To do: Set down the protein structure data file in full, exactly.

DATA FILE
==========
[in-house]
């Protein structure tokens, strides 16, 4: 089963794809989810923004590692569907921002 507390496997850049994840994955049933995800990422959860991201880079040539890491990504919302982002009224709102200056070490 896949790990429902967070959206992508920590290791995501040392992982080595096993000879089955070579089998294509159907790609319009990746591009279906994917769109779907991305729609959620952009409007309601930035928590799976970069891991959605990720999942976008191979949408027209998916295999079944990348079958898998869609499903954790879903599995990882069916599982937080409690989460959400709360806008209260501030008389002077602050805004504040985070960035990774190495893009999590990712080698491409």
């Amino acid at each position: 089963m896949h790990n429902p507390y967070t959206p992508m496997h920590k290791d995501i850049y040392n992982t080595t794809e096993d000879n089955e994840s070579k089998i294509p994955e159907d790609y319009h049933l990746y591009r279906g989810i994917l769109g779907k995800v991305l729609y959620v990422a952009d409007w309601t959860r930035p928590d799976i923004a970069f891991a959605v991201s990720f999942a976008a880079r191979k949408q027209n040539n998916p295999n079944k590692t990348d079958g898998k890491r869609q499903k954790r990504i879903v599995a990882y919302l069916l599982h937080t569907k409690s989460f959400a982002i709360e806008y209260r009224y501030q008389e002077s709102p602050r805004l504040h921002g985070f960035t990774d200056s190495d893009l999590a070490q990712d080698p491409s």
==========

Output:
[in-house]
């Protein structure tokens, strides 16, 4: 089963794809989810923004590692569907921002 507390496997850049994840994955049933995800990422959860991201880079040539890491990504919302982002009224709102200056070490 896949790990429902967070959206992508920590290791995501040392992982080595096993000879089955070579089998294509159907790609319009990746591009279906994917769109779907991305729609959620952009409007309601930035928590799976970069891991959605990720999942976008191979949408027209998916295999079944990348079958898998869609499903954790879903599995990882069916599982937080409690989460959400709360806008209260501030008389002077602050805004504040985070960035990774190495893009999590990712080698491409």
């Amino acid at each position: 089963m896949h790990n429902p507390y967070t959206p992508m496997h920590k290791d995501i850049y040392n992982t080595t794809e096993d000879n089955e994840s070579k089998i294509p994955e159907d790609y319009h049933l990746y591009r279906g989810i994917l769109g779907k995800v991305l729609y959620v990422a952009d409007w309601t959860r930035p928590d799976i923004a970069f891991a959605v991201s990720f999942a976008a880079r191979k949408q027209n040539n998916p295999n079944k590692t990348d079958g898998k890491r869609q499903k954790r990504i879903v599995a990882y919302l069916l599982h937080t569907k409690s989460f959400a982002i709360e806008y209260r009224y501030q008389e002077s709102p602050r805004l504040h921002g985070f960035t990774d200056s190495d893009l999590a070490q990712d080698p491409s």